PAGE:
Each week, we’ll ask our stable of scribes to weigh in on the three most important NBA topics of the day — and then give you a chance to step on the scale, too, in the comments below.
Mike Brown, Avery Johnson, now Scott Skiles: Next? Please explain.
Steve Aschburner: Maybe we should note the specifics of those situations, with Mike Brown‘s firing a panic move, Johnson’s pink slip driven by unrealistic expectations of his bosses and Skiles’ departure a mutal thing set up by his lame-duck contract status. Then again, maybe those are distinctions without differences. Coaches topple every season and someone surely is next. Hate bandying about a fellow’s job security but I wonder how patient the Maloofs will be with Keith Smart in Sacramento (with DeMarcus Cousins as an X-factor in this dynamic). I also wonder how much improvement John Wall really will bring in Washington – without a big bump, Randy Wittman could be getting cross-eyed looks too. Guess I’m going with one of the former Hoosiers not named Mike Woodson.
Fran Blinebury: The obvious choice would seem to be Randy Wittman as the Wizards wallow at the bottom of the standings, but it’s happening without John Wall. So here’s a wild thought. If the Lakers continue going completely over the cliff, how long can they keep selling Mike D’Antoni as the answer?
Jeff Caplan: I’m not going with probably the most obvious name, Washington’s Randy Wittman, because of all the injuries. I think he’s used like 15 different starting point guards already. And, hey, he’s worked wins over Miami and Oklahoma City. Let him get John Wall in there and see if they can catch a spark. In the East, of the teams in the playoff mix, Milwaukee and Brooklyn have already done the deed. The teams out of the playoff mix have relatively new coaches. And then there’s Byron Scott in Cleveland, who in my estimation is running neck-and-neck with Phoenix coach Alvin Gentry in the West.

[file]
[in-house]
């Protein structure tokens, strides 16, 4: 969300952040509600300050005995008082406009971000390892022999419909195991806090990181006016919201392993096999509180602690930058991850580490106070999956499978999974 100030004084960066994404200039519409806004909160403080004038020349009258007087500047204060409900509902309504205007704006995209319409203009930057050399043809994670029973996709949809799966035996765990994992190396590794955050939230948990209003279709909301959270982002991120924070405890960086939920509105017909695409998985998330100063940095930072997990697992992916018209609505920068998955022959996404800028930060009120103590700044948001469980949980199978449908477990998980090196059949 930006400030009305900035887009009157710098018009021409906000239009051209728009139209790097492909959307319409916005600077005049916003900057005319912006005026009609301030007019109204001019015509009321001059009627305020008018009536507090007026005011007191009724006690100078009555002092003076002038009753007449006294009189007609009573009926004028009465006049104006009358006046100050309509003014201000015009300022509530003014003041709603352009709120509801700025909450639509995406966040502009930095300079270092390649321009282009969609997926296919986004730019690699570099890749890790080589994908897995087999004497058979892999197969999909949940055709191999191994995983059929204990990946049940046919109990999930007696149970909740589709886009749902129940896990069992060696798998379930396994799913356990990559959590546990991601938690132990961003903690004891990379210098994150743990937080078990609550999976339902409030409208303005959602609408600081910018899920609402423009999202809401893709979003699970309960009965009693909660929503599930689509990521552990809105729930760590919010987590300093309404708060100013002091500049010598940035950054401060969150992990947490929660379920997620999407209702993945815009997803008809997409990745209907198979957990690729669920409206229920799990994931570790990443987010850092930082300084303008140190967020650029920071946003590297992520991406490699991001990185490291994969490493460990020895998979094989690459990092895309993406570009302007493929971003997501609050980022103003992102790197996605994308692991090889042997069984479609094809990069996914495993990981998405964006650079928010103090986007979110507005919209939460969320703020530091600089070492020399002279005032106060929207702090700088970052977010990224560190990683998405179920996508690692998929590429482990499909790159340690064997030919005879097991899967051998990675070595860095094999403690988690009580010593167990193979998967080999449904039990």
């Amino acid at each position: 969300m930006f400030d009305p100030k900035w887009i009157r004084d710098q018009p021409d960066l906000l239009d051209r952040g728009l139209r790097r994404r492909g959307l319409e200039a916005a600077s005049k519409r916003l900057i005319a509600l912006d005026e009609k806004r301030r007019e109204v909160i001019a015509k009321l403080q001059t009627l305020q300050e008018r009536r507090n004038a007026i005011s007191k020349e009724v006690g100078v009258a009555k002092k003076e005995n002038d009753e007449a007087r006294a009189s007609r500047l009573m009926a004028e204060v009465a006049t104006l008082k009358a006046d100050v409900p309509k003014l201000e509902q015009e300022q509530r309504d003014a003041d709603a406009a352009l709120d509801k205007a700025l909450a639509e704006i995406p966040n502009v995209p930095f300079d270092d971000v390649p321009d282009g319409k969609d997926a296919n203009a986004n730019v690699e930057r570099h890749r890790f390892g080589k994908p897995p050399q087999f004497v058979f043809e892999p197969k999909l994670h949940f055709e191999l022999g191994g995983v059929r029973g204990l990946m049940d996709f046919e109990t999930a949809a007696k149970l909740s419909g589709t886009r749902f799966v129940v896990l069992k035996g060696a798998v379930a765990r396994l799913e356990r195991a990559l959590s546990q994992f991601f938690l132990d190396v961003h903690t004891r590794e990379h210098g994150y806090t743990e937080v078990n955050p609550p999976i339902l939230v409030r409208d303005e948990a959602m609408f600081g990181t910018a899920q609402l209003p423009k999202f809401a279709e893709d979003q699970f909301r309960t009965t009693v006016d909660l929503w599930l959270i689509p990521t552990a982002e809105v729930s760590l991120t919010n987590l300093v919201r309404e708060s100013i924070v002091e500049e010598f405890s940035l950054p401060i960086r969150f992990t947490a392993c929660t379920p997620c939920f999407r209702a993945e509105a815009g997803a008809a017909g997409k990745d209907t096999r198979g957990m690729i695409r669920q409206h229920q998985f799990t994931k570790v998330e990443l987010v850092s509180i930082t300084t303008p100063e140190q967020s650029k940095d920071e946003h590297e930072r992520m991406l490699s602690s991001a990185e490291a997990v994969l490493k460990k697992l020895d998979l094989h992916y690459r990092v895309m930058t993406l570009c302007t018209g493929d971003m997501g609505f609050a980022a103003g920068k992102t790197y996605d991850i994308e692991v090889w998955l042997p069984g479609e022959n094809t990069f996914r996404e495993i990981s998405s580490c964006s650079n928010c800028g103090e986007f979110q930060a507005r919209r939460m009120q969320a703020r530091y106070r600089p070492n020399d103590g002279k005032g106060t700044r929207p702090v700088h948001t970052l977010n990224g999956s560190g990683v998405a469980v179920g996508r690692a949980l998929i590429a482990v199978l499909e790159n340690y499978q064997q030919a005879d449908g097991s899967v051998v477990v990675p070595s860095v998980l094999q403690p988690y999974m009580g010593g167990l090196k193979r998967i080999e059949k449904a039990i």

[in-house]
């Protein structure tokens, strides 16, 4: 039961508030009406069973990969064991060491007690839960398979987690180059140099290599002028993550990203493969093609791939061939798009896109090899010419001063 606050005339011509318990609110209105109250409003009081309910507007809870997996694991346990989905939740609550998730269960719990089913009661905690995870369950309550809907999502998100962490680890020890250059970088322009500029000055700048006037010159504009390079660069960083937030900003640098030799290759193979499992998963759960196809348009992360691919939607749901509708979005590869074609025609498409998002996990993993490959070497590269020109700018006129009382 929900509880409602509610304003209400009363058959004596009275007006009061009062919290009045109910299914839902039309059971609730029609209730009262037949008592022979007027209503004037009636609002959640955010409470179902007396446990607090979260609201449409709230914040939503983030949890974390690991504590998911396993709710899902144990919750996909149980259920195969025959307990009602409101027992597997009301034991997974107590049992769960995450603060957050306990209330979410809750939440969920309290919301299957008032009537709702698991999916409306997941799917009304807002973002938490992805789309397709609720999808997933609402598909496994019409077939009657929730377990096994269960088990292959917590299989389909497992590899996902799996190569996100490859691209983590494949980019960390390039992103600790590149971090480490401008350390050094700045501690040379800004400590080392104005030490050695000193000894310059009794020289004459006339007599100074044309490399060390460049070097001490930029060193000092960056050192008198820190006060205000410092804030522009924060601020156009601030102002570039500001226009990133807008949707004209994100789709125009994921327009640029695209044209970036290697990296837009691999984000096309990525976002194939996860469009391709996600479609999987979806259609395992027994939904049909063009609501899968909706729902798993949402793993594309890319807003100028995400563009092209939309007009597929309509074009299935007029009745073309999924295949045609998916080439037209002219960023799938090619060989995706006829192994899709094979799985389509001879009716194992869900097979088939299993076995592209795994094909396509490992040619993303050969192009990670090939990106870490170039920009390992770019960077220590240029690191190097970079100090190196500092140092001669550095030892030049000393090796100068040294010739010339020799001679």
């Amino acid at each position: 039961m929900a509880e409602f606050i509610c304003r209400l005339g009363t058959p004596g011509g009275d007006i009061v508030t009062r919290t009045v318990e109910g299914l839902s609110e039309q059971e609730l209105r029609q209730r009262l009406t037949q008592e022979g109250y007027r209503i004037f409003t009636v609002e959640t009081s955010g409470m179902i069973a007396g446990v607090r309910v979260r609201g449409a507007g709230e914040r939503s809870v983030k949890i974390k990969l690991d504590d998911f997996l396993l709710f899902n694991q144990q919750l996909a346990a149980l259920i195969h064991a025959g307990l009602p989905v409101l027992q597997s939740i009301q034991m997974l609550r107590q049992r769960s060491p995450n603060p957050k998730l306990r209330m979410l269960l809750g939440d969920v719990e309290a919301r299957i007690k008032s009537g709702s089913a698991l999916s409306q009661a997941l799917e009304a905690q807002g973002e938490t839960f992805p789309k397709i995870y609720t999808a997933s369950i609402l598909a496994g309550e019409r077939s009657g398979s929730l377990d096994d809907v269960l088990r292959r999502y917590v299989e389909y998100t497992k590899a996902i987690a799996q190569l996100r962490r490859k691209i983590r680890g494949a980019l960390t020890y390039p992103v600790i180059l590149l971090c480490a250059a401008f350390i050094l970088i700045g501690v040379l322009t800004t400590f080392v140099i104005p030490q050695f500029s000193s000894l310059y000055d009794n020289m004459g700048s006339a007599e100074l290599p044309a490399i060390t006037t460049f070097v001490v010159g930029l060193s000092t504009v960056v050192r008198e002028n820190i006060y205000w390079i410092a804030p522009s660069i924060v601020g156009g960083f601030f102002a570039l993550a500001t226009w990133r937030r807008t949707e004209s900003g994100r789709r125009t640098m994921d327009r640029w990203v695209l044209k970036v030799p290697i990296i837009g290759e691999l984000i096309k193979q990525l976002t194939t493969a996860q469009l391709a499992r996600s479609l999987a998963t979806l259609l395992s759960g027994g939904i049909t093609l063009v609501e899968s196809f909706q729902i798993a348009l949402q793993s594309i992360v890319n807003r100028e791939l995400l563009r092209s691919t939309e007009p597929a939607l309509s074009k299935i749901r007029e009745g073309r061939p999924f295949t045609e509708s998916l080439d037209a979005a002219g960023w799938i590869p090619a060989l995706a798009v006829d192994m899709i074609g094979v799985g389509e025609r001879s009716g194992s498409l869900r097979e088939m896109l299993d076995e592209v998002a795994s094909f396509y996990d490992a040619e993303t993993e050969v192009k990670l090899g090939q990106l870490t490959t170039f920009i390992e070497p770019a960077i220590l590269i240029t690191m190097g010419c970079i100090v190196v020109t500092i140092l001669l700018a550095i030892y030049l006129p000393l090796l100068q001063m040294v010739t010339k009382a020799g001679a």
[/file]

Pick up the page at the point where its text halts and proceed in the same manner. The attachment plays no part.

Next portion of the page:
Scott Howard-Cooper: I guess we’re not saying Vinny Del Negro anymore. In that case, Randy Wittman. Once John Wall returns, possibly by the end of the week, the Wizards need to show considerable improvement. It’s one thing to be on 12-win pace with a beat-up roster, but quite another if this path continues for much longer.
Sekou Smith: Plenty of coaches should be worried now that guys whose teams are playing .500 or better are getting their walking papers. Judging a coach based solely on his team’s record, however, seems like a thing of the past. There’s so much more involved these days, what with all of the advanced metrics involved in the game today. It takes a very particular set of circumstances for a franchise to make a coaching change. We could pick on Alvin Gentry in Phoenix or even Randy Wittman in Washington, guys who have been in place for a while now and still haven’t been able to guide their teams out of the basement of their respective conferences. Skiles going was a bit of a surprise. But Brown and Johnson came into the season with more pressure on them than any other pair of coaches in the league. The expectations for both teams were enormous. So you knew if they struggled or failed to measure up to those expectations, there was a chance they could get popped. Beyond those obvious situations, however, there aren’t any glaring candidates for the coaching hot seat right now.